Having put together several articles detailing nearly every facet of the receiver position for USA Football, it’s safe to say Drew Lieberman knows how to coach wideouts.
Related Content: [Podcast] Leg Savers for Receivers with Drew Lieberman
Joining the Coach and Coordinator podcast, the current wide receivers coach at Don Bosco Prep (N.J.) detailed how to save your receivers’ legs during the season. Being one of, if not the position that runs the most on the football field during practice and game day, Lieberman provides some much-needed advice to keep your wideouts fresh and ready to go throughout the season while also getting in quality reps.
Before addressing what he does on the field with his receivers, Lieberman goes in a different, but just as important direction. “I’m a big believer in the saying, ‘There’s no such thing as overtraining, there’s only under-recovering.’ I’m big on that. So that’s where it starts for us,” starts the founder and CEO of Sideline Hustle. “In preparing our bodies for the season, we squat once a week, we lift three times a week … and we stretch every single day after practice, and I make them take ice baths every single day after practice. That builds the foundation for me to push them pretty much as hard as I need to push them and their legs hold up fine.”
Individual periods are a key piece as well. “From there, you’ve got to be smart about how many routes you ask them to run,” says Lieberman. “So, my [individual] periods, when I feel like we need to get better at a route we won’t run the entire route. We’ll just run the top of the route. I have a bunch of different drills for each break point whether it’s a curl and a comeback, or a dig, or a speedout or a slant. Whatever it is, I’ll have drills just to work on that separation breakpoint but not making them run the full route down the field. So that will save their legs quite a bit.”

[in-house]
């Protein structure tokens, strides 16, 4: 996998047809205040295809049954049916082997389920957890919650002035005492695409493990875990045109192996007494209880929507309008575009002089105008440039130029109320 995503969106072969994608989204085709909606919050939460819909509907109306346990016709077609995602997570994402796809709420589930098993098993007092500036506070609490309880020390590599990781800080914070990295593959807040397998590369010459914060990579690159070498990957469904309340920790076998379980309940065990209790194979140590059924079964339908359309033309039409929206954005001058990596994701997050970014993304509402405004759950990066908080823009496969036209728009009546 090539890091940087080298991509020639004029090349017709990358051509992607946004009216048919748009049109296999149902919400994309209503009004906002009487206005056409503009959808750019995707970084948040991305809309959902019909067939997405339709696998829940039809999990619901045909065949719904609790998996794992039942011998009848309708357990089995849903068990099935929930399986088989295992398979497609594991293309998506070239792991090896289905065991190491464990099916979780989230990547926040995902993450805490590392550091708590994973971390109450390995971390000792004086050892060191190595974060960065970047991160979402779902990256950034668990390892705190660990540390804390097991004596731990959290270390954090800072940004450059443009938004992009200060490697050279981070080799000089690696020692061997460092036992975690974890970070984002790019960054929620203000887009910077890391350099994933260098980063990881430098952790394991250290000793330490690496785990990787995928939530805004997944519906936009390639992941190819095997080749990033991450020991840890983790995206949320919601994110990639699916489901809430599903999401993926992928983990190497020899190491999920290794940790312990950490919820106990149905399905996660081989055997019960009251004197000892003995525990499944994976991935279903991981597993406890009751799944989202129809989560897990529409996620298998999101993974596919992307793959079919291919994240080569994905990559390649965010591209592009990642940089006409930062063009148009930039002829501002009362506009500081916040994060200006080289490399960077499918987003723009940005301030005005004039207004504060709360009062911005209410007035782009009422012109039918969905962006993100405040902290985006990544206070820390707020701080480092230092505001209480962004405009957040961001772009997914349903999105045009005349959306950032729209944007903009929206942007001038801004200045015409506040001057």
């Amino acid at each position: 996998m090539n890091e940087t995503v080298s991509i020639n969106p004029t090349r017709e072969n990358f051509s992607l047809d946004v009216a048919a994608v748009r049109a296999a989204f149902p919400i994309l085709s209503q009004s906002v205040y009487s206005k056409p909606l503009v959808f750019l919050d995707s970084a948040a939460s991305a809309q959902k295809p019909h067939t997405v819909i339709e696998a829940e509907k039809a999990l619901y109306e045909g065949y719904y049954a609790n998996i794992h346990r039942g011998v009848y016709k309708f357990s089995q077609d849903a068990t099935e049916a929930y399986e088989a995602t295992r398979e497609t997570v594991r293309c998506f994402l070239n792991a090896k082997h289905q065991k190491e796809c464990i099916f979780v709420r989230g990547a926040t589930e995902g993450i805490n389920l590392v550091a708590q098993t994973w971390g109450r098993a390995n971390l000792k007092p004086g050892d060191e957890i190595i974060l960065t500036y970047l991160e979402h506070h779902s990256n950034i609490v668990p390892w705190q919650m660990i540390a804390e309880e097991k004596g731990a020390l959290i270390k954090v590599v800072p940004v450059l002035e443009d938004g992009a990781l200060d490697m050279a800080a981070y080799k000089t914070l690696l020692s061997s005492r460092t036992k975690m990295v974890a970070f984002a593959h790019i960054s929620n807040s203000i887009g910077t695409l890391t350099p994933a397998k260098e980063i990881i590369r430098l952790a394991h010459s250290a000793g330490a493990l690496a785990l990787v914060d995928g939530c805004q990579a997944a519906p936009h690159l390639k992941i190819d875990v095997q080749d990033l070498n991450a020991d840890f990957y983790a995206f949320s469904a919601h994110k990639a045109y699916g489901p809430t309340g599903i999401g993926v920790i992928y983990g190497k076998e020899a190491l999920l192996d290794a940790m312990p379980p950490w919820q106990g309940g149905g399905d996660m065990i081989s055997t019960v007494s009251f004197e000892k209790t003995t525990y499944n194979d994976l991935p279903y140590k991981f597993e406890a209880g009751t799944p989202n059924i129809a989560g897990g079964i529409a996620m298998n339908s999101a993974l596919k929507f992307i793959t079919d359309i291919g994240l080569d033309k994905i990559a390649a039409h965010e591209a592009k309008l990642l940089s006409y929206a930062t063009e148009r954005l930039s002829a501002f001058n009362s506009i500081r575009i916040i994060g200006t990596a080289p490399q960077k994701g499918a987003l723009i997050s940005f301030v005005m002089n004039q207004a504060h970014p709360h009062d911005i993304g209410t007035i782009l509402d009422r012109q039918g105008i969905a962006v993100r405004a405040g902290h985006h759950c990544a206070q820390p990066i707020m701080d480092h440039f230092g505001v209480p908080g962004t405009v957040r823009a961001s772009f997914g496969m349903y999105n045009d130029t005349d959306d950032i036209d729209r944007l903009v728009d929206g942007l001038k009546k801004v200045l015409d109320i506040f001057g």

Lastly, ball drills are huge for Lieberman and his group of receivers. “I think that you can really never catch too many footballs,” begins the former college coach. “In the preseason during special teams period when I have some free time them, we’ll run routes, we’ll do full-speed releases, we’ll be pretty heavy on our legs. Now, when we get that free time, we just do ball drills. With ball drills, [we’re] just trying to create uncomfortable environments for them to catch the ball in so we never just play catch.”
Making his receivers be as attentive as possible is key to success for Lieberman. “One that I love is the lying-down ball drill where the kid is just lying on his back and you’ve got either a teammate or me kind of walking around in a circle and just throwing the ball at him from different angles while he’s on his back,” adds Lieberman. “It’s an uncomfortable environment to catch the ball from, which then translates to making the tough catches in the game.”